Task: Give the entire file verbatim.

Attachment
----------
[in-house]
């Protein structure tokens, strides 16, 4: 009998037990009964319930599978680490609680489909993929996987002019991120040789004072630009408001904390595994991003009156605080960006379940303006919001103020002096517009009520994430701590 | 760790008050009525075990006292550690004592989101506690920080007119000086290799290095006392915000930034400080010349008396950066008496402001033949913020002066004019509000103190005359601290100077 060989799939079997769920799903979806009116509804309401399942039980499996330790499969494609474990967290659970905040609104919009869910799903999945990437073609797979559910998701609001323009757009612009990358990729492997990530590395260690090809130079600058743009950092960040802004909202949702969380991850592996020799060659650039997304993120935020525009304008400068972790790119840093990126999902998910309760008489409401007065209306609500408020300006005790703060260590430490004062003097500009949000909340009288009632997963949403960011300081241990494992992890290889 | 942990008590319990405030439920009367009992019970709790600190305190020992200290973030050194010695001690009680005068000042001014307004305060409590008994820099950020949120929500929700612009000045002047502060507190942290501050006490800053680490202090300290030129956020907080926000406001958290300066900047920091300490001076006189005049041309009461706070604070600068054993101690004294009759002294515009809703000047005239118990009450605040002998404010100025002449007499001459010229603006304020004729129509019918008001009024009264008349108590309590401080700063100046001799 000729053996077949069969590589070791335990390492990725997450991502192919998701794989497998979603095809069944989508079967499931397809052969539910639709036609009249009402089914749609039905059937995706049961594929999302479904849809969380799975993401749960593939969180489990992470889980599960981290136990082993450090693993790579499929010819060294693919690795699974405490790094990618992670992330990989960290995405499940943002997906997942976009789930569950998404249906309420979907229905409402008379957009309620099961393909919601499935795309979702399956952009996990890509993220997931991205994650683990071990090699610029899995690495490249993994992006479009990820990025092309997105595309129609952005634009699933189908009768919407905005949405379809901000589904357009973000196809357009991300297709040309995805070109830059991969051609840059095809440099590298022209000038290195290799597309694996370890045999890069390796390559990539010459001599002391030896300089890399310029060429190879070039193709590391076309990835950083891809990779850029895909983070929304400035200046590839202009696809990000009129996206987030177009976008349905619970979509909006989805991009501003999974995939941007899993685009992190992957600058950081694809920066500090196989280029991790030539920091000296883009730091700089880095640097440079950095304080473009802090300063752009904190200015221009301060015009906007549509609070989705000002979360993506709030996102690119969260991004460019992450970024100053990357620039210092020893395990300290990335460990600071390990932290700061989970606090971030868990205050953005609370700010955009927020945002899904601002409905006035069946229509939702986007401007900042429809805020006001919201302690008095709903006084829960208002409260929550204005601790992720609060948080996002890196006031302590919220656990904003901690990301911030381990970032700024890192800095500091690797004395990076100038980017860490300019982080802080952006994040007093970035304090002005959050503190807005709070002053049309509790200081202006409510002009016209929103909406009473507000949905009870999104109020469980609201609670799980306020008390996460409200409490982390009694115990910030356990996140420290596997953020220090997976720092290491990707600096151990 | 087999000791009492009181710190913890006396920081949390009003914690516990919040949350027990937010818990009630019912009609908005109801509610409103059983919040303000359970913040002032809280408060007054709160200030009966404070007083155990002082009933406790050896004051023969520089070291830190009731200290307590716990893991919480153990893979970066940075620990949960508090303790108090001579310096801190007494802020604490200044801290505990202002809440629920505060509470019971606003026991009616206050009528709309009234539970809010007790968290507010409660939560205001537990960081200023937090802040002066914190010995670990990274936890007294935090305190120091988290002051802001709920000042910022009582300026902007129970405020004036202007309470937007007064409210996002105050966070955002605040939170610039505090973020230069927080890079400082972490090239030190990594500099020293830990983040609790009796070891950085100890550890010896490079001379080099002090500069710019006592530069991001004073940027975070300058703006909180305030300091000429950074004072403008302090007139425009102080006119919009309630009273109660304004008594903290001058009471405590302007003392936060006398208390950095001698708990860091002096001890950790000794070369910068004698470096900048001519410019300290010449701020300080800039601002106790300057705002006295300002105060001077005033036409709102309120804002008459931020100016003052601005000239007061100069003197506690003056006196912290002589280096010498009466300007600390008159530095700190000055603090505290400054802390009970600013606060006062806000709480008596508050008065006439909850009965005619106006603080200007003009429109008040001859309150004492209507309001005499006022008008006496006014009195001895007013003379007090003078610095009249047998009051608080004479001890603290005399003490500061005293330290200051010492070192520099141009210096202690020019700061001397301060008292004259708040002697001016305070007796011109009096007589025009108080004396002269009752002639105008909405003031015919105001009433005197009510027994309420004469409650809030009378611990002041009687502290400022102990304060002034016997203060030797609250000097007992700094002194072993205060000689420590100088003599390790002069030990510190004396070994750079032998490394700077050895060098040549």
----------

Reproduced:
[in-house]
């Protein structure tokens, strides 16, 4: 009998037990009964319930599978680490609680489909993929996987002019991120040789004072630009408001904390595994991003009156605080960006379940303006919001103020002096517009009520994430701590 | 760790008050009525075990006292550690004592989101506690920080007119000086290799290095006392915000930034400080010349008396950066008496402001033949913020002066004019509000103190005359601290100077 060989799939079997769920799903979806009116509804309401399942039980499996330790499969494609474990967290659970905040609104919009869910799903999945990437073609797979559910998701609001323009757009612009990358990729492997990530590395260690090809130079600058743009950092960040802004909202949702969380991850592996020799060659650039997304993120935020525009304008400068972790790119840093990126999902998910309760008489409401007065209306609500408020300006005790703060260590430490004062003097500009949000909340009288009632997963949403960011300081241990494992992890290889 | 942990008590319990405030439920009367009992019970709790600190305190020992200290973030050194010695001690009680005068000042001014307004305060409590008994820099950020949120929500929700612009000045002047502060507190942290501050006490800053680490202090300290030129956020907080926000406001958290300066900047920091300490001076006189005049041309009461706070604070600068054993101690004294009759002294515009809703000047005239118990009450605040002998404010100025002449007499001459010229603006304020004729129509019918008001009024009264008349108590309590401080700063100046001799 000729053996077949069969590589070791335990390492990725997450991502192919998701794989497998979603095809069944989508079967499931397809052969539910639709036609009249009402089914749609039905059937995706049961594929999302479904849809969380799975993401749960593939969180489990992470889980599960981290136990082993450090693993790579499929010819060294693919690795699974405490790094990618992670992330990989960290995405499940943002997906997942976009789930569950998404249906309420979907229905409402008379957009309620099961393909919601499935795309979702399956952009996990890509993220997931991205994650683990071990090699610029899995690495490249993994992006479009990820990025092309997105595309129609952005634009699933189908009768919407905005949405379809901000589904357009973000196809357009991300297709040309995805070109830059991969051609840059095809440099590298022209000038290195290799597309694996370890045999890069390796390559990539010459001599002391030896300089890399310029060429190879070039193709590391076309990835950083891809990779850029895909983070929304400035200046590839202009696809990000009129996206987030177009976008349905619970979509909006989805991009501003999974995939941007899993685009992190992957600058950081694809920066500090196989280029991790030539920091000296883009730091700089880095640097440079950095304080473009802090300063752009904190200015221009301060015009906007549509609070989705000002979360993506709030996102690119969260991004460019992450970024100053990357620039210092020893395990300290990335460990600071390990932290700061989970606090971030868990205050953005609370700010955009927020945002899904601002409905006035069946229509939702986007401007900042429809805020006001919201302690008095709903006084829960208002409260929550204005601790992720609060948080996002890196006031302590919220656990904003901690990301911030381990970032700024890192800095500091690797004395990076100038980017860490300019982080802080952006994040007093970035304090002005959050503190807005709070002053049309509790200081202006409510002009016209929103909406009473507000949905009870999104109020469980609201609670799980306020008390996460409200409490982390009694115990910030356990996140420290596997953020220090997976720092290491990707600096151990 | 087999000791009492009181710190913890006396920081949390009003914690516990919040949350027990937010818990009630019912009609908005109801509610409103059983919040303000359970913040002032809280408060007054709160200030009966404070007083155990002082009933406790050896004051023969520089070291830190009731200290307590716990893991919480153990893979970066940075620990949960508090303790108090001579310096801190007494802020604490200044801290505990202002809440629920505060509470019971606003026991009616206050009528709309009234539970809010007790968290507010409660939560205001537990960081200023937090802040002066914190010995670990990274936890007294935090305190120091988290002051802001709920000042910022009582300026902007129970405020004036202007309470937007007064409210996002105050966070955002605040939170610039505090973020230069927080890079400082972490090239030190990594500099020293830990983040609790009796070891950085100890550890010896490079001379080099002090500069710019006592530069991001004073940027975070300058703006909180305030300091000429950074004072403008302090007139425009102080006119919009309630009273109660304004008594903290001058009471405590302007003392936060006398208390950095001698708990860091002096001890950790000794070369910068004698470096900048001519410019300290010449701020300080800039601002106790300057705002006295300002105060001077005033036409709102309120804002008459931020100016003052601005000239007061100069003197506690003056006196912290002589280096010498009466300007600390008159530095700190000055603090505290400054802390009970600013606060006062806000709480008596508050008065006439909850009965005619106006603080200007003009429109008040001859309150004492209507309001005499006022008008006496006014009195001895007013003379007090003078610095009249047998009051608080004479001890603290005399003490500061005293330290200051010492070192520099141009210096202690020019700061001397301060008292004259708040002697001016305070007796011109009096007589025009108080004396002269009752002639105008909405003031015919105001009433005197009510027994309420004469409650809030009378611990002041009687502290400022102990304060002034016997203060030797609250000097007992700094002194072993205060000689420590100088003599390790002069030990510190004396070994750079032998490394700077050895060098040549």